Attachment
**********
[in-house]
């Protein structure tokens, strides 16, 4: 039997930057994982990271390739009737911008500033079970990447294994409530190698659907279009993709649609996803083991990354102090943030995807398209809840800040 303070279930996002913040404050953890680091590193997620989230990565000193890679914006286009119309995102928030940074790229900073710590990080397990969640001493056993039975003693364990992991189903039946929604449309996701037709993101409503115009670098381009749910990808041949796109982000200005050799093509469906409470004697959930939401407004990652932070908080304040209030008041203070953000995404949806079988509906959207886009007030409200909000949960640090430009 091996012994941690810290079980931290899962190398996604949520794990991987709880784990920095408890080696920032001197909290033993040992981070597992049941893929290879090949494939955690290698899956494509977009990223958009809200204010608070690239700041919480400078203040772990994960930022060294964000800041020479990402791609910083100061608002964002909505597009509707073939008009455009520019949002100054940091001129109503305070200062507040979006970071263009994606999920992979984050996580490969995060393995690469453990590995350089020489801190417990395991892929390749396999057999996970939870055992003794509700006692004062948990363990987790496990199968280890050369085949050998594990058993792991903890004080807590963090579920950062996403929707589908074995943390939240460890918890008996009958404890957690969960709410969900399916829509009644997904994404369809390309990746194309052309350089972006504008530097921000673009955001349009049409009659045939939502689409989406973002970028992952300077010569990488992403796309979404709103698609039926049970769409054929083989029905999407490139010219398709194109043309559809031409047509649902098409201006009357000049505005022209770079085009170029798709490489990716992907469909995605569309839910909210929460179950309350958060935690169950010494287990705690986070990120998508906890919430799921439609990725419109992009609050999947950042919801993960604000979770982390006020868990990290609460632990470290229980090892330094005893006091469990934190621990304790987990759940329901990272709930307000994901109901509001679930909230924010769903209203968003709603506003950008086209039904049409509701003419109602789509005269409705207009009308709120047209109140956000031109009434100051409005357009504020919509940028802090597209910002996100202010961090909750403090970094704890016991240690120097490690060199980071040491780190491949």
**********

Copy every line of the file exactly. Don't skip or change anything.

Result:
[in-house]
């Protein structure tokens, strides 16, 4: 039997930057994982990271390739009737911008500033079970990447294994409530190698659907279009993709649609996803083991990354102090943030995807398209809840800040 303070279930996002913040404050953890680091590193997620989230990565000193890679914006286009119309995102928030940074790229900073710590990080397990969640001493056993039975003693364990992991189903039946929604449309996701037709993101409503115009670098381009749910990808041949796109982000200005050799093509469906409470004697959930939401407004990652932070908080304040209030008041203070953000995404949806079988509906959207886009007030409200909000949960640090430009 091996012994941690810290079980931290899962190398996604949520794990991987709880784990920095408890080696920032001197909290033993040992981070597992049941893929290879090949494939955690290698899956494509977009990223958009809200204010608070690239700041919480400078203040772990994960930022060294964000800041020479990402791609910083100061608002964002909505597009509707073939008009455009520019949002100054940091001129109503305070200062507040979006970071263009994606999920992979984050996580490969995060393995690469453990590995350089020489801190417990395991892929390749396999057999996970939870055992003794509700006692004062948990363990987790496990199968280890050369085949050998594990058993792991903890004080807590963090579920950062996403929707589908074995943390939240460890918890008996009958404890957690969960709410969900399916829509009644997904994404369809390309990746194309052309350089972006504008530097921000673009955001349009049409009659045939939502689409989406973002970028992952300077010569990488992403796309979404709103698609039926049970769409054929083989029905999407490139010219398709194109043309559809031409047509649902098409201006009357000049505005022209770079085009170029798709490489990716992907469909995605569309839910909210929460179950309350958060935690169950010494287990705690986070990120998508906890919430799921439609990725419109992009609050999947950042919801993960604000979770982390006020868990990290609460632990470290229980090892330094005893006091469990934190621990304790987990759940329901990272709930307000994901109901509001679930909230924010769903209203968003709603506003950008086209039904049409509701003419109602789509005269409705207009009308709120047209109140956000031109009434100051409005357009504020919509940028802090597209910002996100202010961090909750403090970094704890016991240690120097490690060199980071040491780190491949």